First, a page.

Officials urge vaccinations after state hepatitis outbreak
COLUMBIA — The Missouri Department of Health and Senior Services is encouraging at-risk people to get vaccinated for hepatitis A after hundreds of hepatitis cases were reported since 2017.
Officials said there have been 414 hepatitis A cases associated with an outbreak, spread across 35 counties. 56 percent of those cases resulted in hospitalizations. Two people died.
At risk populations include people who:
- use injection and non-injection drugs
- experience homelessness
- engage in anal intercourse
- are being treated for substance abuse
- work at or have been detained in a jail or detention center
- have close contact with any of the above groups or someone with confirmed hepatitis A.
Members of any of the listed groups who have not been vaccinated can contact the public health agency in their area to request the vaccine or ask questions, according to DHSS.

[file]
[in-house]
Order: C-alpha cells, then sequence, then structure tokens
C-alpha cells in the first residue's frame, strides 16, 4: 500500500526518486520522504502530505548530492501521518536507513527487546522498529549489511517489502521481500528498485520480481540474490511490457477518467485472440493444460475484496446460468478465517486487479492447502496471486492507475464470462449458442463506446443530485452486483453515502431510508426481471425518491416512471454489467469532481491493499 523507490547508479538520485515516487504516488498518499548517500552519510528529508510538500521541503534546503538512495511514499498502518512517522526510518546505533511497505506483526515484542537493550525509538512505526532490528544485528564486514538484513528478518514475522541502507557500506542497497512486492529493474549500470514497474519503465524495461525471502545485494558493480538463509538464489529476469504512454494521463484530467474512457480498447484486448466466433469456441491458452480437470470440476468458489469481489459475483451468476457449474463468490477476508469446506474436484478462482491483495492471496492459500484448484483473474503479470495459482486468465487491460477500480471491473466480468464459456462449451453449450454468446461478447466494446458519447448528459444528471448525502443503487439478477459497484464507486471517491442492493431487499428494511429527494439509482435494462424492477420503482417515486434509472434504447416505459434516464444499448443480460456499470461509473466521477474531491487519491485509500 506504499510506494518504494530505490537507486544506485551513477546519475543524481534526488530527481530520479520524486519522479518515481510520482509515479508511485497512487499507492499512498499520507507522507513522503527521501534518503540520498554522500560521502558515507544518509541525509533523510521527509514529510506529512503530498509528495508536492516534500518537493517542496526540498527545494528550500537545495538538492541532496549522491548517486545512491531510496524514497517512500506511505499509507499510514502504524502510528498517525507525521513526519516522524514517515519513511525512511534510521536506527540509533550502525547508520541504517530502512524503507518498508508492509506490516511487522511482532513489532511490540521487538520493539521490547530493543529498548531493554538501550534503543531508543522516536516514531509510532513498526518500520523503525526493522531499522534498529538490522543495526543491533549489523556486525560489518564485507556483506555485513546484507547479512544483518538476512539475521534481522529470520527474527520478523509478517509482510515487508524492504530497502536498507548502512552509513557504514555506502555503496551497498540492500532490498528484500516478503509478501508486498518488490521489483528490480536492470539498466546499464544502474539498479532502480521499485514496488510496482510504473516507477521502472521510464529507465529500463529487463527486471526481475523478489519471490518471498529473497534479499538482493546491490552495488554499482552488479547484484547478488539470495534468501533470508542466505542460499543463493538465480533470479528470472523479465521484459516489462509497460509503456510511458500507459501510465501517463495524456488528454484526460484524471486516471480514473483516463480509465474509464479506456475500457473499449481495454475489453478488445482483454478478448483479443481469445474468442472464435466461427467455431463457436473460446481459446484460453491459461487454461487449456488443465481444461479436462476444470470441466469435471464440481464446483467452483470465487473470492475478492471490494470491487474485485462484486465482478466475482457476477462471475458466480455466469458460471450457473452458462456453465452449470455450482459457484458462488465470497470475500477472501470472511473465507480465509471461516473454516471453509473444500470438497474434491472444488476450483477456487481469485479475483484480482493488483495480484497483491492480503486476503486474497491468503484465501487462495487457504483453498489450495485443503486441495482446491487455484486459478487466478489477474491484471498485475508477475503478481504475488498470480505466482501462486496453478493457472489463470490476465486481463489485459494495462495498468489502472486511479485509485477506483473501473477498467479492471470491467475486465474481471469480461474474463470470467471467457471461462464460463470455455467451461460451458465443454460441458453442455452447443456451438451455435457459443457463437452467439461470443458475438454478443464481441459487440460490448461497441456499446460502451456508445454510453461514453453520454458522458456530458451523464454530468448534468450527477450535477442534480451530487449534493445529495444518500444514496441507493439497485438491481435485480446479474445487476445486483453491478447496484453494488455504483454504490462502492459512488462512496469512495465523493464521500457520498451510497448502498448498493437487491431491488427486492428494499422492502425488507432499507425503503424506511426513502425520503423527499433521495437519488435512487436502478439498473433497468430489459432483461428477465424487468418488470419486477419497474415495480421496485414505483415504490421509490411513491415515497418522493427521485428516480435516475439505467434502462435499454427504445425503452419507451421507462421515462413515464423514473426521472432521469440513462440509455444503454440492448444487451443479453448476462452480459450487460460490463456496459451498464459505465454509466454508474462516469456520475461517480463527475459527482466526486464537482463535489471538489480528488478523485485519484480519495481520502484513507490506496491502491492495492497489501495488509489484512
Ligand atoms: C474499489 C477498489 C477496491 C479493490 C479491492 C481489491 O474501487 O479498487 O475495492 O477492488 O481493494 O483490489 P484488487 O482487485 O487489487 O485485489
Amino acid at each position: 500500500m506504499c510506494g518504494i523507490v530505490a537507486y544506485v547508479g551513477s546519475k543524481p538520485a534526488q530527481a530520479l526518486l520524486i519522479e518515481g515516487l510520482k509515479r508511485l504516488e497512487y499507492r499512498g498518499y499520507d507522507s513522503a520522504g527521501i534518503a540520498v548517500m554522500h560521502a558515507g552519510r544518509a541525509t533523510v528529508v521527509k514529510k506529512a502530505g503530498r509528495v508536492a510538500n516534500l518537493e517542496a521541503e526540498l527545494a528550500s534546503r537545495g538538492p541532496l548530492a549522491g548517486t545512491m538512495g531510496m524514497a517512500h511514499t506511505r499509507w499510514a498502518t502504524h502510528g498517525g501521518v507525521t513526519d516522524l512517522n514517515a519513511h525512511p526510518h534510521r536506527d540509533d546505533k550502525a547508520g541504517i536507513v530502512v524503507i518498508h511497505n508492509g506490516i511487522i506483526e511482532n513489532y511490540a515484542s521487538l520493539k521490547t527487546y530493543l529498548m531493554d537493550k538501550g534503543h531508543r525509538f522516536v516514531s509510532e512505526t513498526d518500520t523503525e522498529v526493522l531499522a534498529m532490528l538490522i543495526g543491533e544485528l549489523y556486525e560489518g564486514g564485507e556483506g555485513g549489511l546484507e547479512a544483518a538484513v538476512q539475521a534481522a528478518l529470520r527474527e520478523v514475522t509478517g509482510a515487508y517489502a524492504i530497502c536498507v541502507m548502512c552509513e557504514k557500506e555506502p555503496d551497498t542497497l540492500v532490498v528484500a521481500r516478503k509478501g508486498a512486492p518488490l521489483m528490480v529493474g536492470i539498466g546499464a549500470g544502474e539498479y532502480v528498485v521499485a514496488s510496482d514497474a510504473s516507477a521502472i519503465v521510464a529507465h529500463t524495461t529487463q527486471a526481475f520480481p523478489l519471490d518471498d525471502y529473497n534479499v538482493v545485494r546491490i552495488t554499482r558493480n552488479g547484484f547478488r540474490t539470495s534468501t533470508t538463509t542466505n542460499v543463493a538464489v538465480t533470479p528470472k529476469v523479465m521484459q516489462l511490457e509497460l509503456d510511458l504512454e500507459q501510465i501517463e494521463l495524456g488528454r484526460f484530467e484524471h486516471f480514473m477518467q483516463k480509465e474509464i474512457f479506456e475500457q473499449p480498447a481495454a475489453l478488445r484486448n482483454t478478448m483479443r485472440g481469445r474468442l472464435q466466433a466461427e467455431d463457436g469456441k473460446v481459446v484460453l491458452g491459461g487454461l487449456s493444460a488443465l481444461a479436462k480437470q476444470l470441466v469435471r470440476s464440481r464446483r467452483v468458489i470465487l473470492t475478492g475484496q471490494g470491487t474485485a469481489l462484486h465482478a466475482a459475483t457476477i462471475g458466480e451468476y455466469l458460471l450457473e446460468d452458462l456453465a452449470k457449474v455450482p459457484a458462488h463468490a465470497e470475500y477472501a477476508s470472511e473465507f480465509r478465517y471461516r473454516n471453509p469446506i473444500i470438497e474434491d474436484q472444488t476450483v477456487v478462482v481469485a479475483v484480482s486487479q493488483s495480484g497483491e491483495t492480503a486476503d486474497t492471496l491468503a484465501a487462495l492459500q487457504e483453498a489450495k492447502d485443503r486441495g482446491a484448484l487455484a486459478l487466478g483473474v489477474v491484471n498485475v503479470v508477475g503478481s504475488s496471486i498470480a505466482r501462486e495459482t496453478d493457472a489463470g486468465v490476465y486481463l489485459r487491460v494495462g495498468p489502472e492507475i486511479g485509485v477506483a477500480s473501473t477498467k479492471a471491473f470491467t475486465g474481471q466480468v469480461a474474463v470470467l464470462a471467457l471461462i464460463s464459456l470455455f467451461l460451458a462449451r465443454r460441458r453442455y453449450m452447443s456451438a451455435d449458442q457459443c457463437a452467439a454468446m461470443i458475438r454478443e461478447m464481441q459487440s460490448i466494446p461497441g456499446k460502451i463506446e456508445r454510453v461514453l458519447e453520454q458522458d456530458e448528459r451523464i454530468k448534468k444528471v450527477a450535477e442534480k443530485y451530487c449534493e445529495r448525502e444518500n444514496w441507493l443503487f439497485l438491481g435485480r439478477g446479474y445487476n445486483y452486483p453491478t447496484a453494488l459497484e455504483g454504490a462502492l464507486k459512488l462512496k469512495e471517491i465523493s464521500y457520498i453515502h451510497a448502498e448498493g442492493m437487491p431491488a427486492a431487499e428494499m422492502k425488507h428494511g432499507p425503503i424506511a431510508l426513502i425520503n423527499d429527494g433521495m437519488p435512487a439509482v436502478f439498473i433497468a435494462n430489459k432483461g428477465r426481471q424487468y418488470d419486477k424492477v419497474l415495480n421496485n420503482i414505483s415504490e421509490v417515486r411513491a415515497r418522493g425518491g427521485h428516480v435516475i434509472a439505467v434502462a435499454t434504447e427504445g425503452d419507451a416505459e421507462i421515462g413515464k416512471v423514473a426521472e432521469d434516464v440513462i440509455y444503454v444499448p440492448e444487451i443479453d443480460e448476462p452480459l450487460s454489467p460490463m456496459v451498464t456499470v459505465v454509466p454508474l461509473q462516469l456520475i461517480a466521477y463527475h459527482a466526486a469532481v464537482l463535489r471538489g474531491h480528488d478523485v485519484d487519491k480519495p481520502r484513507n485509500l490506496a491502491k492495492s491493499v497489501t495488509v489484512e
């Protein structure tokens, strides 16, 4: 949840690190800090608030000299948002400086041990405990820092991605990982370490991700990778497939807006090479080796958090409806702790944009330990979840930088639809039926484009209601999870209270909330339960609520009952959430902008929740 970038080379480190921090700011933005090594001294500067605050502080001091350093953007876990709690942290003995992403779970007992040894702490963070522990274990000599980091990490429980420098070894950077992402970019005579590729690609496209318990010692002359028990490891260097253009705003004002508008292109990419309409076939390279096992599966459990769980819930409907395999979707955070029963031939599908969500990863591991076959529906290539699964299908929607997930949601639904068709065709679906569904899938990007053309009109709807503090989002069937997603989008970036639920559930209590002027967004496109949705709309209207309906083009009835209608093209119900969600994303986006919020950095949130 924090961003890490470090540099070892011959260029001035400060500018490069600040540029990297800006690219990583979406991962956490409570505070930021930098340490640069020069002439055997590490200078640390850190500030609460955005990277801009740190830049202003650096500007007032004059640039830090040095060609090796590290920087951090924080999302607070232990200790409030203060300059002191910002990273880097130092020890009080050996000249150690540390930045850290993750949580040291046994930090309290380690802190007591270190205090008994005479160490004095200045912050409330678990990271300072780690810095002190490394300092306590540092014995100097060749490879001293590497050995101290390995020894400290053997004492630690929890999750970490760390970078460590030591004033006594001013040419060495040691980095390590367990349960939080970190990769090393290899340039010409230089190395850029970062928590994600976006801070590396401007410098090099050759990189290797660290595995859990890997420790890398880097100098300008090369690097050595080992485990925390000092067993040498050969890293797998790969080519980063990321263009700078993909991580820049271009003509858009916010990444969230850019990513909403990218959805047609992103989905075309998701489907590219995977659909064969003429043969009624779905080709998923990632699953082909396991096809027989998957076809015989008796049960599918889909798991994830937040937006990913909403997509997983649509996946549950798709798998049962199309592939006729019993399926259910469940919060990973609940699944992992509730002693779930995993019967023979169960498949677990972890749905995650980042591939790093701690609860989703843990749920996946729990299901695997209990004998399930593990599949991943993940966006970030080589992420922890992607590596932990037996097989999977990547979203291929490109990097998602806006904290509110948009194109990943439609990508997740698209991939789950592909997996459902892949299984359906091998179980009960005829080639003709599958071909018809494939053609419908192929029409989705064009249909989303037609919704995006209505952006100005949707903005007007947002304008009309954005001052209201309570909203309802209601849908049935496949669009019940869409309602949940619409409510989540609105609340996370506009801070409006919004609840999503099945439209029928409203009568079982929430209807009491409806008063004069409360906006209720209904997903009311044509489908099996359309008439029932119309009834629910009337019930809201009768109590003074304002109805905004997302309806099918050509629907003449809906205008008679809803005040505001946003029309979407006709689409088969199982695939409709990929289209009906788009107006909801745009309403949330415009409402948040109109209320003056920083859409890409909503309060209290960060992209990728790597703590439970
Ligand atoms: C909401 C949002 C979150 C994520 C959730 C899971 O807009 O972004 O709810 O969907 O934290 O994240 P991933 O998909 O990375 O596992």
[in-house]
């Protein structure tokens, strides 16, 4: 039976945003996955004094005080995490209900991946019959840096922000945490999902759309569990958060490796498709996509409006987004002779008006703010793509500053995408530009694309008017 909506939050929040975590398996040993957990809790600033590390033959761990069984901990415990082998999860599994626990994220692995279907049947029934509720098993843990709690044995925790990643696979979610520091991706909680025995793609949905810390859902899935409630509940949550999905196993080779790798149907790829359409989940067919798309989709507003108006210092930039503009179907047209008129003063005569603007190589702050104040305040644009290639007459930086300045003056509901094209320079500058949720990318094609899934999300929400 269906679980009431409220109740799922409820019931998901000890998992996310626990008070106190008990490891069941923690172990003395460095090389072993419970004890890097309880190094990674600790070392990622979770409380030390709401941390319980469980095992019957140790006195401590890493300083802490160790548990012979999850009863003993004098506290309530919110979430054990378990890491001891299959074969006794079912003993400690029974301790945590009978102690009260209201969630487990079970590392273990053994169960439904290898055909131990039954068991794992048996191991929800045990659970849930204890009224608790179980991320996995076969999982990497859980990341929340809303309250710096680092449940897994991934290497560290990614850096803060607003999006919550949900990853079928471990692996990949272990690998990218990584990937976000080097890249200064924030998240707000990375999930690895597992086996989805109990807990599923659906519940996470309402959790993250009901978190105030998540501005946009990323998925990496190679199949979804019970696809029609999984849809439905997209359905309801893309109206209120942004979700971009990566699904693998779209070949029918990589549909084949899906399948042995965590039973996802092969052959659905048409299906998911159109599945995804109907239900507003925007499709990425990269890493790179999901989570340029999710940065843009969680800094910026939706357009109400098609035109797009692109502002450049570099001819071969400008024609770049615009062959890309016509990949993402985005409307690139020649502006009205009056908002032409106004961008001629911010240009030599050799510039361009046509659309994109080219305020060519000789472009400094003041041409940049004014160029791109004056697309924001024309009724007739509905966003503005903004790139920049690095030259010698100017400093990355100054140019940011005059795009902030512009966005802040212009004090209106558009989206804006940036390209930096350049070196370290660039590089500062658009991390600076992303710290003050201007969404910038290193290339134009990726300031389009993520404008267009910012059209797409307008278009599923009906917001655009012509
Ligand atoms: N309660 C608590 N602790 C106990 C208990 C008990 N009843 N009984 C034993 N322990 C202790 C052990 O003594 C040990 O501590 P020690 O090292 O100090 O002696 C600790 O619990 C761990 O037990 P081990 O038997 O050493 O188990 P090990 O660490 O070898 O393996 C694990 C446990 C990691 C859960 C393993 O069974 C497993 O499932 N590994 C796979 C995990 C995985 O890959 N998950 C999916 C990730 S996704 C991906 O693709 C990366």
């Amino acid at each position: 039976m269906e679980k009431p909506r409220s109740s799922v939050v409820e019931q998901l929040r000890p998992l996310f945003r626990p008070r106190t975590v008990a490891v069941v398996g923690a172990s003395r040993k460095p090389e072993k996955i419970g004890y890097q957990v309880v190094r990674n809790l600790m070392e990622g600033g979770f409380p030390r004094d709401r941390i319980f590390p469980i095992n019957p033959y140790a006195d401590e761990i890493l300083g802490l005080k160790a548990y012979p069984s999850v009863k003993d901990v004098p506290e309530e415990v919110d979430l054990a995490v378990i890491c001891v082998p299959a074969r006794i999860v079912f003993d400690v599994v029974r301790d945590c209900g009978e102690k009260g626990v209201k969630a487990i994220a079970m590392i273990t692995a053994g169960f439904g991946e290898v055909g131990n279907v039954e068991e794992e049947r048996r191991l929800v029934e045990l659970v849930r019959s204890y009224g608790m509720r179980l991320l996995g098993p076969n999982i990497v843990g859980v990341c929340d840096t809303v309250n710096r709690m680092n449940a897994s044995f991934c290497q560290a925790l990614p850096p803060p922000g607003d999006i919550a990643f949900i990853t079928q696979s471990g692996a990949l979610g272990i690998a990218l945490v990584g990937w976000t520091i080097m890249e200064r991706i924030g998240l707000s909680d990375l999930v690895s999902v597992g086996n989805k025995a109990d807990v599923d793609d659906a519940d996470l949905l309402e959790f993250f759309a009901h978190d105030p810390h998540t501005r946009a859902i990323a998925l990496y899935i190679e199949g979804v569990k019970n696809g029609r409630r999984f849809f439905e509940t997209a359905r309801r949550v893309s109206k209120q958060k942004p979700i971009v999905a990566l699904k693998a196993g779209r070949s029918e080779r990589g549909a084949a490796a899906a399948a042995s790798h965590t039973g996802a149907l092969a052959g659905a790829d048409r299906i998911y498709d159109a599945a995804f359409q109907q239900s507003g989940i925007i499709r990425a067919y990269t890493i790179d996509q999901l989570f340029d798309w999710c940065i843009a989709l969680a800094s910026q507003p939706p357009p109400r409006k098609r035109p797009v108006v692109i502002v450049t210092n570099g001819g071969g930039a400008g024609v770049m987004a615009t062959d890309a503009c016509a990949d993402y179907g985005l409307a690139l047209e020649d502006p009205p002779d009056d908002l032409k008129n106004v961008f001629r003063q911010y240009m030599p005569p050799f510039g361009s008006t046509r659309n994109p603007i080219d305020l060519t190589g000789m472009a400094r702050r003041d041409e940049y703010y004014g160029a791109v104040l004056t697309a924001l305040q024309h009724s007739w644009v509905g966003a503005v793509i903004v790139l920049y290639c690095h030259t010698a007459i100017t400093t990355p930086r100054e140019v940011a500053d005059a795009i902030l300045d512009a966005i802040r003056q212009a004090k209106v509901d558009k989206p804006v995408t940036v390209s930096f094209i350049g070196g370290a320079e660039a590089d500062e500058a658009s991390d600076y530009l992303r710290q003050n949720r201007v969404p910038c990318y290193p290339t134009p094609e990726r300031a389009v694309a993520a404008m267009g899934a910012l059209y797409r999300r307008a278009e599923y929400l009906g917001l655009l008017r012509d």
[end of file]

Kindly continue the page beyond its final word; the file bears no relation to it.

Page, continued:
108 of reported cases are in Butler County. The second highest incident rate is in Franklin County, where 69 cases have been reported.
Hepatitis A is a viral liver infection. Symptoms include loss of appetite, nausea, fever, tiredness, stomach pain, brown colored urine and light colored stool. People may also experience yellowing of the skin or eyes.
Officials said people can become sick up to seven weeks after exposure to the virus. They urge anyone who thinks they have symptoms of hepatitis A to contact their doctor.
People should wash their hands with soap and water after using the bathroom and changing diapers and before eating or cooking to help prevent the disease's spread.
For more information about hepatitis A, visit here.